Editor’s Note: While museums may be closed for the foreseeable future, we wanted to share this guide in honor of International Museum Day on May 18 to help you plan future adventures. Please check with your local museum for updates and safety precautions before visiting. School is out for the kiddos, which means that for the next few months, they’ll have six extra hours in the day and no idea what to do with them. Why not set aside some of that time for an educational and fun adventure? International Museum Day comes this month on May 18, making it the perfect time to plan your next visit for when the local museums open their doors again. Your kids might think museums are boring, but we’ve got you covered. Here are some ways to make their next museum visit fun and exciting.

faces,” or “Tell me howmany pterodactyls you can find in the dinosaur exhibit.” Your kids will be way more engaged in the exhibit, and they might learn something to boot. Take a food break or visit the gift shop. If your kids aren’t too excited about visiting a museum, a little incentive to get them to go — like taking them to the museum’s food court or purchasing them a keepsake from the gift shop — never hurts. Even if that’s the only thing they enjoy about the museum, theywill still have positive memories associated with their visit.

A Dangerous New Trend

But I must warn you about a new trending phenomenon. I am getting calls about kids who are 13–18 years old having virtual drinking parties during the pandemic. The protocol is to wait for parents to go to sleep, then sneak alcohol from their stash. The kids are hanging out virtually on apps like House Party or Zoom. Some have been making videos and distributing them to friends. The long-term impact of that could be devastating, so be on the lookout for this behavior. Over half of Americans between the ages of 12–20 have experimented with alcohol. Sadly, 1 in 5 teenagers becomes a heavy drinker. Common reasons for underage drinking include kids thinking it is cool, wanting to fit in, wanting to feel more comfortable around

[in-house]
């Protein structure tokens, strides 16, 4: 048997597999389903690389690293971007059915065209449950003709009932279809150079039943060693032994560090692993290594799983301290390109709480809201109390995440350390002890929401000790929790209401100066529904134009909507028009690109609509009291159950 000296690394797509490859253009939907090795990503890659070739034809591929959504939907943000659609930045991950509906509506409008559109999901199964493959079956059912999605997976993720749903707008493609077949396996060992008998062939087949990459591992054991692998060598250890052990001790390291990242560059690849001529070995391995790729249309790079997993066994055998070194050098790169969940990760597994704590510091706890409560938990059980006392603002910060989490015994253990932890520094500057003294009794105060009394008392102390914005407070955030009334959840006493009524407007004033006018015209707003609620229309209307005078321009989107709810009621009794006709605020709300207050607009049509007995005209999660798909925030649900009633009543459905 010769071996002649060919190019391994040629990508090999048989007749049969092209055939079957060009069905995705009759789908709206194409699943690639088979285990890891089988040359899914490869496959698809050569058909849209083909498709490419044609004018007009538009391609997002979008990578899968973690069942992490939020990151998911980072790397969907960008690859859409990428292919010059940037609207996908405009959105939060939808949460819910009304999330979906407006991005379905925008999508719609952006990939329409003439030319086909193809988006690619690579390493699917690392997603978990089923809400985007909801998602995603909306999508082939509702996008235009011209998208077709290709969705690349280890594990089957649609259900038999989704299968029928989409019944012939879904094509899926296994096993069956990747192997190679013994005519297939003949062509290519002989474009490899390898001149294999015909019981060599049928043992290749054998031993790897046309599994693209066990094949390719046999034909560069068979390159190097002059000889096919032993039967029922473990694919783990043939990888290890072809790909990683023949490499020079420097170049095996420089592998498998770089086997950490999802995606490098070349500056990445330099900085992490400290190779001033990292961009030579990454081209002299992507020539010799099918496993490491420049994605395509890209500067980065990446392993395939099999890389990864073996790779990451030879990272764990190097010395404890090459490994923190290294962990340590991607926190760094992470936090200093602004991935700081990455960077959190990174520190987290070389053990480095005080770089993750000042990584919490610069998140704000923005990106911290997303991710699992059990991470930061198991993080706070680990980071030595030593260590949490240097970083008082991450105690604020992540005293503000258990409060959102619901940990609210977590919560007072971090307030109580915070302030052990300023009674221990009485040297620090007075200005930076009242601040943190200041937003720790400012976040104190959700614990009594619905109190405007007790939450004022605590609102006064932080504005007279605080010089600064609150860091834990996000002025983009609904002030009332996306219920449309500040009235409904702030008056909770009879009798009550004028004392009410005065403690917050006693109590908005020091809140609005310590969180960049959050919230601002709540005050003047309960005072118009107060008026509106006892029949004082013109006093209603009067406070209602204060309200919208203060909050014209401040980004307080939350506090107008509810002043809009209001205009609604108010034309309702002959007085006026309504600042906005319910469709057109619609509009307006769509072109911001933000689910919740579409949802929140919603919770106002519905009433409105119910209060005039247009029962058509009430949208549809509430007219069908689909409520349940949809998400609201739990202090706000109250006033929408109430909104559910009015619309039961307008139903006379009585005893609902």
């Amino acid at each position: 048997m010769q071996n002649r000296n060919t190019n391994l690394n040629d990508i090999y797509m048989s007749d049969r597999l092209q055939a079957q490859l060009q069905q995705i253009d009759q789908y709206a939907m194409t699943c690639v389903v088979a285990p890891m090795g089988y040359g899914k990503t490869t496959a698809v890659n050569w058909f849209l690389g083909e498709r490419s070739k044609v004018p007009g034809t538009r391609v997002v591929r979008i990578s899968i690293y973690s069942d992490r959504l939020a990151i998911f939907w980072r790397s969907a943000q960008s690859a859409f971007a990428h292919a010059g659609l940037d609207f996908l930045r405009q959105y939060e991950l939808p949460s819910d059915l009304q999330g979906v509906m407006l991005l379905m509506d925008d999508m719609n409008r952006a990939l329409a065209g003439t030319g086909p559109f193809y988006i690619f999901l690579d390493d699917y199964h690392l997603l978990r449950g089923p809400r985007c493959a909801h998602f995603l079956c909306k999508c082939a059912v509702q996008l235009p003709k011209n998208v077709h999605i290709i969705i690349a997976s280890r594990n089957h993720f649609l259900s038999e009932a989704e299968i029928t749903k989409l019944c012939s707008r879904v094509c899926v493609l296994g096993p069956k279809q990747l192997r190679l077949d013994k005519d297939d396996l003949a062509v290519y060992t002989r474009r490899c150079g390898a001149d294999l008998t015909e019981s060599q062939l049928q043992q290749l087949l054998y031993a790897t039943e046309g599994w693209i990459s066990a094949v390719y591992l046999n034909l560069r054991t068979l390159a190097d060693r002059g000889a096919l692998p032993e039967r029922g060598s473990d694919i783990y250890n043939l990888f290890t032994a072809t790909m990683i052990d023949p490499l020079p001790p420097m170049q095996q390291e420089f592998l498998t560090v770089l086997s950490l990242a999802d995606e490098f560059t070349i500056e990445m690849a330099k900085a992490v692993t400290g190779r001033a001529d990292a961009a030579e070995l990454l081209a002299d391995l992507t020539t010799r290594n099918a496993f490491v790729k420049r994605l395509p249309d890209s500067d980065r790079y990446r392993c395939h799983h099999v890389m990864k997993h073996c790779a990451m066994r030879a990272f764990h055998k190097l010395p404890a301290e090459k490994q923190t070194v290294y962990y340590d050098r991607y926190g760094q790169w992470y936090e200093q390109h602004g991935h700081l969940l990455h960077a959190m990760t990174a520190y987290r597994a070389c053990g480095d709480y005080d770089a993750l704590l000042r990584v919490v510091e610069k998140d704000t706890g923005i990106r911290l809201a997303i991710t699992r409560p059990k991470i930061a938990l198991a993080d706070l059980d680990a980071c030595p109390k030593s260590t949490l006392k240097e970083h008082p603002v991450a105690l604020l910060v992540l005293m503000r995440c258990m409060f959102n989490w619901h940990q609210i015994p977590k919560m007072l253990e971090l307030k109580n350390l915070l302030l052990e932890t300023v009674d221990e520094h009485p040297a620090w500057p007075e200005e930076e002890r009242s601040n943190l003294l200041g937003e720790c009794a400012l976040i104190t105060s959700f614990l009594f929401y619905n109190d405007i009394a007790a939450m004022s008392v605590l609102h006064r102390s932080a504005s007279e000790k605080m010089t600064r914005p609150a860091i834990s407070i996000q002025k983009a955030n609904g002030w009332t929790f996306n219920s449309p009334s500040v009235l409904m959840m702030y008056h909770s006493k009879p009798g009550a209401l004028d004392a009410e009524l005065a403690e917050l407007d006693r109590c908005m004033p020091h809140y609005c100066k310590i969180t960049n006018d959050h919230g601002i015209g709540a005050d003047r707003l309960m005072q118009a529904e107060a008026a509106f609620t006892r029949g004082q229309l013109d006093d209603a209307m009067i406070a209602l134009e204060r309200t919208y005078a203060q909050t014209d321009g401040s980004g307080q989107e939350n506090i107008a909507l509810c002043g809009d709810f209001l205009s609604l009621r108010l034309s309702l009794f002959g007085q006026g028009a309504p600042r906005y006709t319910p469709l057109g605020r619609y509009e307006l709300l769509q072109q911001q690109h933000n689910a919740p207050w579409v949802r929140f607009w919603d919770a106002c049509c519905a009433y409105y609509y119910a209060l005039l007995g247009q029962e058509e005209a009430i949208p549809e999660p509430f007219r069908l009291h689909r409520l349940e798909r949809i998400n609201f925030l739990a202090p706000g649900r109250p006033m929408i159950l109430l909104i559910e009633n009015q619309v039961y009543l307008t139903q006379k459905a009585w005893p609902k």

friends, proving oneself to others, feeling pressure, and battling anxiety and depression.

Kids are struggling to cope in this environment. Change is hard for everyone. They are used to seeing their friends every day, and many of them were involved in sports and other extracurricular activities. Now, they are faced with boredom. That leads to trouble. I encourage you to talk to your kids about this now. Do not wait for something bad to happen. Ask them if they have heard of kids doing this and talk about all the reasons this is a bad idea.

During this pandemic, my husband, Jerry, and I have been struggling to take care of our four kids while also trying to keep our businesses afloat. We both own small businesses that we are now running from home. I am the sole owner and operator of my law firm, Jerry is the sole owner and operator of a CPA firm. For the most part, we have trusted the kids to get their schoolwork done and go to bed by 11 p.m., as we simply cannot watch over them 24/7. I knowmany of you are in the same boat, and I think it is okay to take that approach, given the circumstances.

We are here for you and your family during this difficult time. Together, we will get through this.

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SUDOKU BREAK Solution on Pg. 4